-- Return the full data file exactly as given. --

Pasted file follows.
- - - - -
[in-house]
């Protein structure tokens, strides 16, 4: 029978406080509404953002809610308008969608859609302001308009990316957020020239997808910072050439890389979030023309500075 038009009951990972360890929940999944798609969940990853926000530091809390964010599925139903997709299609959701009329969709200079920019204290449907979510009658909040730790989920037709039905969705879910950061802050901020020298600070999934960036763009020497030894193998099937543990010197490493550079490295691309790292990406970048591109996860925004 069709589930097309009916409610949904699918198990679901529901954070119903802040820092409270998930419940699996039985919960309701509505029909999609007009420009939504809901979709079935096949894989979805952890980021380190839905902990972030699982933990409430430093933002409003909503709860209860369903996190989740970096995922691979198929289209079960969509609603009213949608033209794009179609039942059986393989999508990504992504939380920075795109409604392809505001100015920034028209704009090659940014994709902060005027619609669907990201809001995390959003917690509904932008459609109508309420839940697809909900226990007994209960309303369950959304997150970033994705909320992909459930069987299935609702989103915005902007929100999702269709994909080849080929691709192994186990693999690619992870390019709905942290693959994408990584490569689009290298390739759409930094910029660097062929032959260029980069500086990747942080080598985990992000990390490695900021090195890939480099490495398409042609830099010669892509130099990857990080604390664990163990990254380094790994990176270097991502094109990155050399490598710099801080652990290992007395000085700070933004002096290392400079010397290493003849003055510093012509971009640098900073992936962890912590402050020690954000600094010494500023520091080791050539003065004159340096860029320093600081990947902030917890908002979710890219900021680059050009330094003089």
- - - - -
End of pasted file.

[in-house]
């Protein structure tokens, strides 16, 4: 029978406080509404953002809610308008969608859609302001308009990316957020020239997808910072050439890389979030023309500075 038009009951990972360890929940999944798609969940990853926000530091809390964010599925139903997709299609959701009329969709200079920019204290449907979510009658909040730790989920037709039905969705879910950061802050901020020298600070999934960036763009020497030894193998099937543990010197490493550079490295691309790292990406970048591109996860925004 069709589930097309009916409610949904699918198990679901529901954070119903802040820092409270998930419940699996039985919960309701509505029909999609007009420009939504809901979709079935096949894989979805952890980021380190839905902990972030699982933990409430430093933002409003909503709860209860369903996190989740970096995922691979198929289209079960969509609603009213949608033209794009179609039942059986393989999508990504992504939380920075795109409604392809505001100015920034028209704009090659940014994709902060005027619609669907990201809001995390959003917690509904932008459609109508309420839940697809909900226990007994209960309303369950959304997150970033994705909320992909459930069987299935609702989103915005902007929100999702269709994909080849080929691709192994186990693999690619992870390019709905942290693959994408990584490569689009290298390739759409930094910029660097062929032959260029980069500086990747942080080598985990992000990390490695900021090195890939480099490495398409042609830099010669892509130099990857990080604390664990163990990254380094790994990176270097991502094109990155050399490598710099801080652990290992007395000085700070933004002096290392400079010397290493003849003055510093012509971009640098900073992936962890912590402050020690954000600094010494500023520091080791050539003065004159340096860029320093600081990947902030917890908002979710890219900021680059050009330094003089």